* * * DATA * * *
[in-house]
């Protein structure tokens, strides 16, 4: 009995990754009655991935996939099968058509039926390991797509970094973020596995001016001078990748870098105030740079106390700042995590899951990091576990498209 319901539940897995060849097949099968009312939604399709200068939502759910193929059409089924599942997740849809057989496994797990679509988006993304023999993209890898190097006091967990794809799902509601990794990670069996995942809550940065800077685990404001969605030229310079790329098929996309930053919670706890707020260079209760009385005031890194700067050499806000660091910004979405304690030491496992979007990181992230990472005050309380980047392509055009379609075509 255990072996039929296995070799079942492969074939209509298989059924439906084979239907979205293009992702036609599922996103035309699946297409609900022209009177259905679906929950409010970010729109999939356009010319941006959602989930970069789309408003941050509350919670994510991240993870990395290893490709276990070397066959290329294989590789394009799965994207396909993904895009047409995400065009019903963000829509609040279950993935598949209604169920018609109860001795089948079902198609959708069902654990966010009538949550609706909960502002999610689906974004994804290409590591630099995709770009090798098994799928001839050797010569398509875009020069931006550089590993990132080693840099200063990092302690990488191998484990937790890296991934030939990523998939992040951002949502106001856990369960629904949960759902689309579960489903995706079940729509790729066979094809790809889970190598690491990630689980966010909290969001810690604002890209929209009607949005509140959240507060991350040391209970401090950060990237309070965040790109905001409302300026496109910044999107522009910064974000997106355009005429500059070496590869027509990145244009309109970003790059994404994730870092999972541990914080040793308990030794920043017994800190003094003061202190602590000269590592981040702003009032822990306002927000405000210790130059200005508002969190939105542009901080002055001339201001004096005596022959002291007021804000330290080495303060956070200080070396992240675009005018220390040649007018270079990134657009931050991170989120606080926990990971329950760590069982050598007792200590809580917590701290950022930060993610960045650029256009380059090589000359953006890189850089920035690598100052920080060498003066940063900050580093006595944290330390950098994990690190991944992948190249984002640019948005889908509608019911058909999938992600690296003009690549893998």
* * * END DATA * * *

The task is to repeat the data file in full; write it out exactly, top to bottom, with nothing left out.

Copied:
[in-house]
């Protein structure tokens, strides 16, 4: 009995990754009655991935996939099968058509039926390991797509970094973020596995001016001078990748870098105030740079106390700042995590899951990091576990498209 319901539940897995060849097949099968009312939604399709200068939502759910193929059409089924599942997740849809057989496994797990679509988006993304023999993209890898190097006091967990794809799902509601990794990670069996995942809550940065800077685990404001969605030229310079790329098929996309930053919670706890707020260079209760009385005031890194700067050499806000660091910004979405304690030491496992979007990181992230990472005050309380980047392509055009379609075509 255990072996039929296995070799079942492969074939209509298989059924439906084979239907979205293009992702036609599922996103035309699946297409609900022209009177259905679906929950409010970010729109999939356009010319941006959602989930970069789309408003941050509350919670994510991240993870990395290893490709276990070397066959290329294989590789394009799965994207396909993904895009047409995400065009019903963000829509609040279950993935598949209604169920018609109860001795089948079902198609959708069902654990966010009538949550609706909960502002999610689906974004994804290409590591630099995709770009090798098994799928001839050797010569398509875009020069931006550089590993990132080693840099200063990092302690990488191998484990937790890296991934030939990523998939992040951002949502106001856990369960629904949960759902689309579960489903995706079940729509790729066979094809790809889970190598690491990630689980966010909290969001810690604002890209929209009607949005509140959240507060991350040391209970401090950060990237309070965040790109905001409302300026496109910044999107522009910064974000997106355009005429500059070496590869027509990145244009309109970003790059994404994730870092999972541990914080040793308990030794920043017994800190003094003061202190602590000269590592981040702003009032822990306002927000405000210790130059200005508002969190939105542009901080002055001339201001004096005596022959002291007021804000330290080495303060956070200080070396992240675009005018220390040649007018270079990134657009931050991170989120606080926990990971329950760590069982050598007792200590809580917590701290950022930060993610960045650029256009380059090589000359953006890189850089920035690598100052920080060498003066940063900050580093006595944290330390950098994990690190991944992948190249984002640019948005889908509608019911058909999938992600690296003009690549893998």